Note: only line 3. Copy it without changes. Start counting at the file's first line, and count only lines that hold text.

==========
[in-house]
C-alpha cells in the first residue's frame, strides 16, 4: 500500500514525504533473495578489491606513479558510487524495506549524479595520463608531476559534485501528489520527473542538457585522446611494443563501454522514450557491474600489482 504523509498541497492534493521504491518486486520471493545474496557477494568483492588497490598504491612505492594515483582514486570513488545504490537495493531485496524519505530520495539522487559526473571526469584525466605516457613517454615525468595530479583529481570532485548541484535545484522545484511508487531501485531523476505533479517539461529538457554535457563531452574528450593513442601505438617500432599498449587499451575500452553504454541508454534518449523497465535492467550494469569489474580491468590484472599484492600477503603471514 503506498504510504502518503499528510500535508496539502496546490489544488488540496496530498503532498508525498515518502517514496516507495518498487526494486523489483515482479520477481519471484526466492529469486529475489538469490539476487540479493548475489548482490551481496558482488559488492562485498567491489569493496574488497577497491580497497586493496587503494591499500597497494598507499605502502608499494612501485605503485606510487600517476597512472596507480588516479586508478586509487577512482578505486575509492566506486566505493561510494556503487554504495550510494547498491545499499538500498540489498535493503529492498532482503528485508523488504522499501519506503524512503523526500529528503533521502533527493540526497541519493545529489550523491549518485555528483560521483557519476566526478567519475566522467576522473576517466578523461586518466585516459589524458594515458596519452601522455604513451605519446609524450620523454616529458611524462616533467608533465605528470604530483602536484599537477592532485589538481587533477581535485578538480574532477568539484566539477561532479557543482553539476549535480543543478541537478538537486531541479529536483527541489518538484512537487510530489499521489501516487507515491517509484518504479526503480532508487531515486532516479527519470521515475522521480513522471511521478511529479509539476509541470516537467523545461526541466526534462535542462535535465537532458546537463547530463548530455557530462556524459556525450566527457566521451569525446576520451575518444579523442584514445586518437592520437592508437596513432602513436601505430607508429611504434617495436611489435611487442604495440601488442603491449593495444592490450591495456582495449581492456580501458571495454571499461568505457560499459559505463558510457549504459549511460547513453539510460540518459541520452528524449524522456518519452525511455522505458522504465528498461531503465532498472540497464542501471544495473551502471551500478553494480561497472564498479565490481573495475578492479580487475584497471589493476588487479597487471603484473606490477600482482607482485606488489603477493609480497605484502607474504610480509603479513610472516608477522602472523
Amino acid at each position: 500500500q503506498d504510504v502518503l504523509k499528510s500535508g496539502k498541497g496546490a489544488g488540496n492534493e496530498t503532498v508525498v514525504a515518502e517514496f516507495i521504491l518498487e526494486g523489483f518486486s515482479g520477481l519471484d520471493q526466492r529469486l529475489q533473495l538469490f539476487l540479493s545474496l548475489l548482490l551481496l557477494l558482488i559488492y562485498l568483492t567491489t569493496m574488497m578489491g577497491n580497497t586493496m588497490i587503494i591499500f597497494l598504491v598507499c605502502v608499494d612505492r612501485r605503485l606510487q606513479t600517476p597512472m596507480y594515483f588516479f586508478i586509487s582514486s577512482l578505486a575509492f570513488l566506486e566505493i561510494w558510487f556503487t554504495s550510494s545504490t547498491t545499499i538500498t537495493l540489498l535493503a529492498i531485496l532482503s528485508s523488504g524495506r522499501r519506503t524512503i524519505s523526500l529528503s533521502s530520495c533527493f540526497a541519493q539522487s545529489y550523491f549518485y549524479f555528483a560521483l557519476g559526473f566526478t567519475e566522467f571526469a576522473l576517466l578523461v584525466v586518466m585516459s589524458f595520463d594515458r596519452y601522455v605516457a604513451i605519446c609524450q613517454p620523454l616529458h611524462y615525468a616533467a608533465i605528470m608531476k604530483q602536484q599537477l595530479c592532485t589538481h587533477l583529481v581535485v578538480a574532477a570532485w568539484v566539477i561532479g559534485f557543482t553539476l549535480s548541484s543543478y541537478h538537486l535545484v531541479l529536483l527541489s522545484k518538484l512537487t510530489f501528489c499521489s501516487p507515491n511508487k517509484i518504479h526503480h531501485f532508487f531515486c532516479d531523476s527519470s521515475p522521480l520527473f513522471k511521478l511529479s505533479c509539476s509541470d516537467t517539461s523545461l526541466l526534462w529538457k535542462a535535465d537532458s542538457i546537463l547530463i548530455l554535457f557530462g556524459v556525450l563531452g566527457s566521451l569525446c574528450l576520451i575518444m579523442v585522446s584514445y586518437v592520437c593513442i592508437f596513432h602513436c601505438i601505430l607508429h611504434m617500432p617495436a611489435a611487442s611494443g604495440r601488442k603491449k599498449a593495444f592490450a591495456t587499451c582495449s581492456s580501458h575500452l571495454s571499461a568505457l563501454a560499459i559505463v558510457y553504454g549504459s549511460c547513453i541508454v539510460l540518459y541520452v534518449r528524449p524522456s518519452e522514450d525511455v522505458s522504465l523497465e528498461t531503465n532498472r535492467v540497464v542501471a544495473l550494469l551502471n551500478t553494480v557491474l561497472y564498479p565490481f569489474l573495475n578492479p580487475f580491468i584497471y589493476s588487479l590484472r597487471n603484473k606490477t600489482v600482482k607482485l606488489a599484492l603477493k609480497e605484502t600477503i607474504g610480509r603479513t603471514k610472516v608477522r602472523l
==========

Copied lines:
Amino acid at each position: 500500500q503506498d504510504v502518503l504523509k499528510s500535508g496539502k498541497g496546490a489544488g488540496n492534493e496530498t503532498v508525498v514525504a515518502e517514496f516507495i521504491l518498487e526494486g523489483f518486486s515482479g520477481l519471484d520471493q526466492r529469486l529475489q533473495l538469490f539476487l540479493s545474496l548475489l548482490l551481496l557477494l558482488i559488492y562485498l568483492t567491489t569493496m574488497m578489491g577497491n580497497t586493496m588497490i587503494i591499500f597497494l598504491v598507499c605502502v608499494d612505492r612501485r605503485l606510487q606513479t600517476p597512472m596507480y594515483f588516479f586508478i586509487s582514486s577512482l578505486a575509492f570513488l566506486e566505493i561510494w558510487f556503487t554504495s550510494s545504490t547498491t545499499i538500498t537495493l540489498l535493503a529492498i531485496l532482503s528485508s523488504g524495506r522499501r519506503t524512503i524519505s523526500l529528503s533521502s530520495c533527493f540526497a541519493q539522487s545529489y550523491f549518485y549524479f555528483a560521483l557519476g559526473f566526478t567519475e566522467f571526469a576522473l576517466l578523461v584525466v586518466m585516459s589524458f595520463d594515458r596519452y601522455v605516457a604513451i605519446c609524450q613517454p620523454l616529458h611524462y615525468a616533467a608533465i605528470m608531476k604530483q602536484q599537477l595530479c592532485t589538481h587533477l583529481v581535485v578538480a574532477a570532485w568539484v566539477i561532479g559534485f557543482t553539476l549535480s548541484s543543478y541537478h538537486l535545484v531541479l529536483l527541489s522545484k518538484l512537487t510530489f501528489c499521489s501516487p507515491n511508487k517509484i518504479h526503480h531501485f532508487f531515486c532516479d531523476s527519470s521515475p522521480l520527473f513522471k511521478l511529479s505533479c509539476s509541470d516537467t517539461s523545461l526541466l526534462w529538457k535542462a535535465d537532458s542538457i546537463l547530463i548530455l554535457f557530462g556524459v556525450l563531452g566527457s566521451l569525446c574528450l576520451i575518444m579523442v585522446s584514445y586518437v592520437c593513442i592508437f596513432h602513436c601505438i601505430l607508429h611504434m617500432p617495436a611489435a611487442s611494443g604495440r601488442k603491449k599498449a593495444f592490450a591495456t587499451c582495449s581492456s580501458h575500452l571495454s571499461a568505457l563501454a560499459i559505463v558510457y553504454g549504459s549511460c547513453i541508454v539510460l540518459y541520452v534518449r528524449p524522456s518519452e522514450d525511455v522505458s522504465l523497465e528498461t531503465n532498472r535492467v540497464v542501471a544495473l550494469l551502471n551500478t553494480v557491474l561497472y564498479p565490481f569489474l573495475n578492479p580487475f580491468i584497471y589493476s588487479l590484472r597487471n603484473k606490477t600489482v600482482k607482485l606488489a599484492l603477493k609480497e605484502t600477503i607474504g610480509r603479513t603471514k610472516v608477522r602472523l